HOME >> BIOLOGY >> NEWS
Cells Keep Bad Guys In A Cage Until They Are Fit To Socialize

Researchers at the Max Planck Institute for Biochemistry in Martinsried/Germany found that the cage structure of the chaperonin GroEL is essential for cellular protein folding (Nature Structural Biology, Vol. 5, Number 11, November 1998). Enclosure of an unfolded protein in the cage provided by the oligomeric GroEL protein efficiently prevents protein aggregation during folding. This is particularly critical for aggregation sensitive proteins (the bad guys) that expose significant hydrophobic surfaces to the solvent. In contrast to earlier proposals, repeated unfolding of partially folded polypeptides is not an essential part of this mechanism.

In the November issue of Nature Structural Biology (page 977-985), the authors Frank Weber, Manjit Hayer-Hartl and Franz-Ulrich Hartl report a study showing that "The oligomeric structure of GroEL-GroES is required for biologically significant chaperonin function in protein folding". This study includes in vivo complementation studies performed by the co-authors France Keppel and Costa Georgopoulos from the University of Geneva, Centre Medical Universitaire (Switzerland).

Chaperonins have been found in all cells investigated to date including organelles like mitochondria and chloroplasts. The Escherichia coli chaperonin GroEL is encoded by an essential gene and consists of 14 identical subunits. These subunits are arranged in two heptameric rings which are stacked back-to-back. Each ring encloses a central cavity in which substrate polypeptide is bound by interaction with the apical domains of the GroEL monomers, which form the opening of the cylinder. After substrate is bound inside the cavity, GroES, a dome-shaped heptameric complex, closes the opening of the ring and causes the release of unfolded substrate polypeptide into the central cavity. In this enclosed environment, the substrate can fold to its native state. It is subsequently released into the cytosol upon ATP-dependent dissociation of GroES from GroEL.
'"/>

Contact: Franz-Ulrich Hartl
uhartl@biochem.mpg.de
49-89-8578-2244
Max-Planck-Gesellschaft
6-Nov-1998


Page: 1 2 3

Related biology news :

1. Cells may shoot messenger to halt protein production
2. Cells from adult bone marrow can be converted into brain stem cells for transplantation
3. Cells ability to open bloods floodgates hinges on unexpected factors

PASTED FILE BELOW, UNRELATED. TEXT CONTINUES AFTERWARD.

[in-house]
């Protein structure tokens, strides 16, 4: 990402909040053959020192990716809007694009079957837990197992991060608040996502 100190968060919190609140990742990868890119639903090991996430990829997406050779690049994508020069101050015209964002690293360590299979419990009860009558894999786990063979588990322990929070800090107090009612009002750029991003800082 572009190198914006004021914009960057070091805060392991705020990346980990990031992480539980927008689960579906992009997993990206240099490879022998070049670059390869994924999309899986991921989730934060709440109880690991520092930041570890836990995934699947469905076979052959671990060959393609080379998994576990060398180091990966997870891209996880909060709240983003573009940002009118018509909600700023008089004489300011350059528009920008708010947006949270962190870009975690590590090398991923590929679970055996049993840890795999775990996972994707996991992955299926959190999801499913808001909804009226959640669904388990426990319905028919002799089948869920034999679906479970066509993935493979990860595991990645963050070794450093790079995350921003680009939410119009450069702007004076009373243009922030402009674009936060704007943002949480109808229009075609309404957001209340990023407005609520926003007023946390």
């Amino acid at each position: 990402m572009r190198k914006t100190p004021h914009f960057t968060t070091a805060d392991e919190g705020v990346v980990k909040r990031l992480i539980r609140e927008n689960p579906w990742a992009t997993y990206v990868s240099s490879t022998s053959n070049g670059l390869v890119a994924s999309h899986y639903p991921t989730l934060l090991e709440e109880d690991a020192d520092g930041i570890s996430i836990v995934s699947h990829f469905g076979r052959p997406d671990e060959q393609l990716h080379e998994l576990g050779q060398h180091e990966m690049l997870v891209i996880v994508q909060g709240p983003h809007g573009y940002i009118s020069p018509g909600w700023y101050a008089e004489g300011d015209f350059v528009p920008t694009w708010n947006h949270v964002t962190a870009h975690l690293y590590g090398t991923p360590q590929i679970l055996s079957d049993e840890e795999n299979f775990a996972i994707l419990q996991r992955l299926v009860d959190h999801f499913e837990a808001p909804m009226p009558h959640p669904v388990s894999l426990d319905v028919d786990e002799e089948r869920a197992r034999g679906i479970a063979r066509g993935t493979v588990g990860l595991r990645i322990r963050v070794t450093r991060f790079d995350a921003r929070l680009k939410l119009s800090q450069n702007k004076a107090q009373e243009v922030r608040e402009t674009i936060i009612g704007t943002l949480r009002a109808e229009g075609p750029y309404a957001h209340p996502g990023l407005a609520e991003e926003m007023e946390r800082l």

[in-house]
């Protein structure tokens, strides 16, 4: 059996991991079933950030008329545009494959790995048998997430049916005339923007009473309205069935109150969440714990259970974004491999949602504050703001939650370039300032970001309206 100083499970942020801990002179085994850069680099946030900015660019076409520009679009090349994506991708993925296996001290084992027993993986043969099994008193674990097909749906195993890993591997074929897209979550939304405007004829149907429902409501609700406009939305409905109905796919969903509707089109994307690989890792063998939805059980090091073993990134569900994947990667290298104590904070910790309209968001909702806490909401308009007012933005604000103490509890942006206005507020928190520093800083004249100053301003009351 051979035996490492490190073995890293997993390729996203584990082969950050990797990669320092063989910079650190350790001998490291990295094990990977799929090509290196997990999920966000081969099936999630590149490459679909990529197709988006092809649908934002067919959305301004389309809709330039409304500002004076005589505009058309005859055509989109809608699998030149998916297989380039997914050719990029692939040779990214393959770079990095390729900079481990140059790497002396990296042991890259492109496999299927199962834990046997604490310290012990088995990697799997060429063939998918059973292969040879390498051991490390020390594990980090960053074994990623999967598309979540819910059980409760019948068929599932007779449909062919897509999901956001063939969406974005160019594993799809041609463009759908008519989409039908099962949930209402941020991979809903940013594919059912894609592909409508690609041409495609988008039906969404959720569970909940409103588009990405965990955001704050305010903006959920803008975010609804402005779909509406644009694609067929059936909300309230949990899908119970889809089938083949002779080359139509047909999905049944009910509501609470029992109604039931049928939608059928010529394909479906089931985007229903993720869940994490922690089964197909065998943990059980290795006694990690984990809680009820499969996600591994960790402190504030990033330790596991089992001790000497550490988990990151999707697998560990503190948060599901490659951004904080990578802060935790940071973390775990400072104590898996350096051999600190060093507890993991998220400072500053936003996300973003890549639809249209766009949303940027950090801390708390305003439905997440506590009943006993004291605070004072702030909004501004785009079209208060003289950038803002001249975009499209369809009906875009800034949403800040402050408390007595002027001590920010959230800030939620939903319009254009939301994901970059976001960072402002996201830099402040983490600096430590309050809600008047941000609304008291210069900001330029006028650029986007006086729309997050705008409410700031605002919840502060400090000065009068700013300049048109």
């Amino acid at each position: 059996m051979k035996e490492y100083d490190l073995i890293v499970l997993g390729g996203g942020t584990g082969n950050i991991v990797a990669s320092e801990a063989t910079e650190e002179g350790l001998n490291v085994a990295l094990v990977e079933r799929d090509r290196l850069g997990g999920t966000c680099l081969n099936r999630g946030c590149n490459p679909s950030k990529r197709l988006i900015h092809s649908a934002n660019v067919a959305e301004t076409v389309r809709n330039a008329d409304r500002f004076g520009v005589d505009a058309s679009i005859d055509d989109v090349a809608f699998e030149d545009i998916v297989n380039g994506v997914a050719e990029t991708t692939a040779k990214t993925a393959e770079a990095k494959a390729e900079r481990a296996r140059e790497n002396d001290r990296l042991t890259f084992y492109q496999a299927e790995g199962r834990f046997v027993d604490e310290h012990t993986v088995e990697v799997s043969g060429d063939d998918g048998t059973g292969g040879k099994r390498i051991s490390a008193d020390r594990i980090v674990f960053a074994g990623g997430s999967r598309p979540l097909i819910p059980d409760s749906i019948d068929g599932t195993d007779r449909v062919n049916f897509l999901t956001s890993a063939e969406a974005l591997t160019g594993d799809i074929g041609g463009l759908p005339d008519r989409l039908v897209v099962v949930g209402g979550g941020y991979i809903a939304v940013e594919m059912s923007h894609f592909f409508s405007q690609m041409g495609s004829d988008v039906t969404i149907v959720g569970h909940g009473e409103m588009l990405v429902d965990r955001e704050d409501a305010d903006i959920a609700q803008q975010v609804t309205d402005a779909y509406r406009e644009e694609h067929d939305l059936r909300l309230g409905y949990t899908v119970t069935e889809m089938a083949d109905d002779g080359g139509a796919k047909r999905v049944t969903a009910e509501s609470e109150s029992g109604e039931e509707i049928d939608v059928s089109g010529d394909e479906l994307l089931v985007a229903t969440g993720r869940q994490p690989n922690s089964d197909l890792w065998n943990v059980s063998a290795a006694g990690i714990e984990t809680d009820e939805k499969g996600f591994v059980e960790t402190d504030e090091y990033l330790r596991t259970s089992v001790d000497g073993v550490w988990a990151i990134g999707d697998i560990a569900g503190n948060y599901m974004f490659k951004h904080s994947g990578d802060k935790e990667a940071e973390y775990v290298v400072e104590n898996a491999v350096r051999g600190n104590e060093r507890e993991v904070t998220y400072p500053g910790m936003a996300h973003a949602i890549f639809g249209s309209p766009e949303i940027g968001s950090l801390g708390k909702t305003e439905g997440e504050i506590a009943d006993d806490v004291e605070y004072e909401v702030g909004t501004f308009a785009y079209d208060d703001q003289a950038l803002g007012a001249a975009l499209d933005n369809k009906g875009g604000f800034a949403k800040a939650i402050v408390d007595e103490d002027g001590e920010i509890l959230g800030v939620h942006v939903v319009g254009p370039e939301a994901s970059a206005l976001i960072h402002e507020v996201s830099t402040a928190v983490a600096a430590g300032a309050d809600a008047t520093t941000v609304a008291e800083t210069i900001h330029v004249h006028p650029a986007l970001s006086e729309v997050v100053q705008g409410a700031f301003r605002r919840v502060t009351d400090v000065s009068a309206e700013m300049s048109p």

4. Cells ability to live without oxygen give clues for treating major diseases
5. Cells use patch to heal tears, avoid destruction and disease
6. Food for thought: Cells dine on their own brains to stay fit and trim
7. Cells in patients noses hold potential to restore function in spinal cord injury
8. Cells on the verge of suicide
9. Cells from human umbilical cord blood help rats recover from stroke faster, new study finds
10. Researchers Propose A Revolutionary New Theory About The Way Cells Communicate
11. Bone Marrow Gives Rise To Functioning Liver Cells, University Of Pittsburgh Scientists Discover

Post Your Comments:
*Name:
*Comment:
*Email:
TAG: Cells Keep Bad Guys Cage Until They Are Fit Socialize

(Date:4/18/2014)... Asteroid and comet impacts can cause widespread ecological ... even global scales. But new research from Brown University ... ancient life at the time of an impact. , ... has found fragments of leaves and preserved organic compounds ... in Argentina. The material could provide a snapshot of ...
(Date:4/17/2014)... A drug under clinical trials to treat tuberculosis ... drugs that act against various bacteria, fungal infections and ... University of Illinois chemists and collaborators. , Led by ... determined the different ways the drug SQ109 attacks the ... target other pathogens from yeast to malaria and ...
(Date:4/17/2014)... of stem cell therapies to cure a variety of ... populations based on cell surface markers. Researchers from the ... is highly expressed in a type of stem cells ... in an article in BioResearch Open Access , ... The article is available free on the ...
Breaking Biology News(10 mins):Impact glass stores biodata for millions of years 2Impact glass stores biodata for millions of years 3Multitarget TB drug could treat other diseases, evade resistance 2
(Date:1/14/2014)... (PRWEB) January 14, 2014 Carahsoft and ... Thursday, January 23, 2014 at 2pm EST (11am PST), ... The topic focuses on how technology can turn raw, ... decisions for government agencies. The online webinar will last ...
(Date:1/14/2014)... 14, 2014 EquitiesIQ, a leading informational ... ALQA). Alliqua is an emerging biomedical company acquiring, developing, ... care market. , Free report download: http://equitiesiq.com/reports/alliqua/ ... seasoned management team and Board, which launched the company’s ...
(Date:1/14/2014)... 14, 2014 In recent years, growing ... methods in product development and promotion has led to ... mistrust, fueled by concerns about the insidious impact of ... of spectacular fines to the world’s biggest pharmas for ...
(Date:1/14/2014)... Bellingham, Washington, USA, and Cardiff, UK (PRWEB) January 13, ... and photonics technology development leader with more than 20 ... international society for optics and photonics . Hainsey will ... “We are delighted to have Dr. Hainsey join SPIE ...
Breaking Biology Technology:Webcast - Natural Language Processing: Converting Raw Data into Actionable Knowledge – Hosted by Carahsoft and CDS Federal Services 2EquitiesIQ Initiates Coverage of Alliqua, Inc. 2EquitiesIQ Initiates Coverage of Alliqua, Inc. 3The Sunshine Act: Necessary Regulation or Unnecessary Dysregulation? New Life Science Webinar Hosted by Xtalks and IRB Services 2The Sunshine Act: Necessary Regulation or Unnecessary Dysregulation? New Life Science Webinar Hosted by Xtalks and IRB Services 3Photonics R&D Leader Bob Hainsey Joins SPIE Technical Staff 2
Cached News: